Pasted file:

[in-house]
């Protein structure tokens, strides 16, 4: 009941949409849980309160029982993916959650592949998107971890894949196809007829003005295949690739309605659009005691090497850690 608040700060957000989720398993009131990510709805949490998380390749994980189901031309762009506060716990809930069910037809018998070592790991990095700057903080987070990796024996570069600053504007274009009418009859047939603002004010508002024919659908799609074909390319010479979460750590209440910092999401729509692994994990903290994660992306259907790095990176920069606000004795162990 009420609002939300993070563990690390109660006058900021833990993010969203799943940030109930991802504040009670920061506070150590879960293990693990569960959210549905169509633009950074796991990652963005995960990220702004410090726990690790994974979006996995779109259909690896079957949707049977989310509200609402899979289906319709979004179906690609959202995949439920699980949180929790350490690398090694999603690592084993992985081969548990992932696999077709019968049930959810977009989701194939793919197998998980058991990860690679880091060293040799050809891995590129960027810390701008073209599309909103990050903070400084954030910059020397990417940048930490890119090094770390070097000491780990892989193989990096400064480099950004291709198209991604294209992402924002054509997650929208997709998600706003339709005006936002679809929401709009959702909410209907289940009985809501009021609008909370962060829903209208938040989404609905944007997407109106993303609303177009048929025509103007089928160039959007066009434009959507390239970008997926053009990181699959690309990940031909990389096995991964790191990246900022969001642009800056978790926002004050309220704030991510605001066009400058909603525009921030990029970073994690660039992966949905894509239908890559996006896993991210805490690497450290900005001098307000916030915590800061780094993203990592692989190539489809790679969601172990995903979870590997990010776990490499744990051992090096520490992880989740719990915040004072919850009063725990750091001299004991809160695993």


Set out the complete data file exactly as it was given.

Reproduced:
[in-house]
């Protein structure tokens, strides 16, 4: 009941949409849980309160029982993916959650592949998107971890894949196809007829003005295949690739309605659009005691090497850690 608040700060957000989720398993009131990510709805949490998380390749994980189901031309762009506060716990809930069910037809018998070592790991990095700057903080987070990796024996570069600053504007274009009418009859047939603002004010508002024919659908799609074909390319010479979460750590209440910092999401729509692994994990903290994660992306259907790095990176920069606000004795162990 009420609002939300993070563990690390109660006058900021833990993010969203799943940030109930991802504040009670920061506070150590879960293990693990569960959210549905169509633009950074796991990652963005995960990220702004410090726990690790994974979006996995779109259909690896079957949707049977989310509200609402899979289906319709979004179906690609959202995949439920699980949180929790350490690398090694999603690592084993992985081969548990992932696999077709019968049930959810977009989701194939793919197998998980058991990860690679880091060293040799050809891995590129960027810390701008073209599309909103990050903070400084954030910059020397990417940048930490890119090094770390070097000491780990892989193989990096400064480099950004291709198209991604294209992402924002054509997650929208997709998600706003339709005006936002679809929401709009959702909410209907289940009985809501009021609008909370962060829903209208938040989404609905944007997407109106993303609303177009048929025509103007089928160039959007066009434009959507390239970008997926053009990181699959690309990940031909990389096995991964790191990246900022969001642009800056978790926002004050309220704030991510605001066009400058909603525009921030990029970073994690660039992966949905894509239908890559996006896993991210805490690497450290900005001098307000916030915590800061780094993203990592692989190539489809790679969601172990995903979870590997990010776990490499744990051992090096520490992880989740719990915040004072919850009063725990750091001299004991809160695993």